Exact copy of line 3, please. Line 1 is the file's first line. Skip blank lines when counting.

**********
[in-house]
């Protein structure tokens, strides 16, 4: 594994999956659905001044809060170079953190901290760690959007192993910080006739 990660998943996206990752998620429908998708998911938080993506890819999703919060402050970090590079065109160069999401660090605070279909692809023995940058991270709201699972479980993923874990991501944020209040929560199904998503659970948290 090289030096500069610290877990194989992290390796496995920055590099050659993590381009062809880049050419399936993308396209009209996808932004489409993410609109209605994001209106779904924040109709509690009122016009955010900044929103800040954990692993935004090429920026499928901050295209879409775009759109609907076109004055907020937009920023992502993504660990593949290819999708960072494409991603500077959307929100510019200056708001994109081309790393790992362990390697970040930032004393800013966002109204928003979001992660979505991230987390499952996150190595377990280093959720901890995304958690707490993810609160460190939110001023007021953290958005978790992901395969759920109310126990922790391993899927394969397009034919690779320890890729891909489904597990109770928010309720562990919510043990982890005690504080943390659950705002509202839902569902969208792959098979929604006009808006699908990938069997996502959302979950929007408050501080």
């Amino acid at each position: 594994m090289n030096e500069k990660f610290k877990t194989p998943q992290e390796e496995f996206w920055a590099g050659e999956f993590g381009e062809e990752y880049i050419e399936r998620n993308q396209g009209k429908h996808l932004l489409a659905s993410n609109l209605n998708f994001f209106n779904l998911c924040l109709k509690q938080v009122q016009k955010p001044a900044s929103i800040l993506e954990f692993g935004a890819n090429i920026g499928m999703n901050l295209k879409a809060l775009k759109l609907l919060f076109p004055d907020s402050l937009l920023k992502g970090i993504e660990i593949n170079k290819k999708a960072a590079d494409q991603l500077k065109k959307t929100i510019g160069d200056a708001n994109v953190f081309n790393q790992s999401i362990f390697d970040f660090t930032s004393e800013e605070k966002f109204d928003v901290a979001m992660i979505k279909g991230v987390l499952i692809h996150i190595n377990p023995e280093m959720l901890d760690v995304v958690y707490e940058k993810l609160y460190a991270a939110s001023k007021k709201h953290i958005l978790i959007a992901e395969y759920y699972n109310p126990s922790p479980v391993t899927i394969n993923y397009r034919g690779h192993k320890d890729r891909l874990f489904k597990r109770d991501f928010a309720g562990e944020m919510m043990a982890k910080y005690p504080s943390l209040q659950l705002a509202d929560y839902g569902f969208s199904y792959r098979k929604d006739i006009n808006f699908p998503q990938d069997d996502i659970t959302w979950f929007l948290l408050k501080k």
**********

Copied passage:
């Amino acid at each position: 594994m090289n030096e500069k990660f610290k877990t194989p998943q992290e390796e496995f996206w920055a590099g050659e999956f993590g381009e062809e990752y880049i050419e399936r998620n993308q396209g009209k429908h996808l932004l489409a659905s993410n609109l209605n998708f994001f209106n779904l998911c924040l109709k509690q938080v009122q016009k955010p001044a900044s929103i800040l993506e954990f692993g935004a890819n090429i920026g499928m999703n901050l295209k879409a809060l775009k759109l609907l919060f076109p004055d907020s402050l937009l920023k992502g970090i993504e660990i593949n170079k290819k999708a960072a590079d494409q991603l500077k065109k959307t929100i510019g160069d200056a708001n994109v953190f081309n790393q790992s999401i362990f390697d970040f660090t930032s004393e800013e605070k966002f109204d928003v901290a979001m992660i979505k279909g991230v987390l499952i692809h996150i190595n377990p023995e280093m959720l901890d760690v995304v958690y707490e940058k993810l609160y460190a991270a939110s001023k007021k709201h953290i958005l978790i959007a992901e395969y759920y699972n109310p126990s922790p479980v391993t899927i394969n993923y397009r034919g690779h192993k320890d890729r891909l874990f489904k597990r109770d991501f928010a309720g562990e944020m919510m043990a982890k910080y005690p504080s943390l209040q659950l705002a509202d929560y839902g569902f969208s199904y792959r098979k929604d006739i006009n808006f699908p998503q990938d069997d996502i659970t959302w979950f929007l948290l408050k501080k």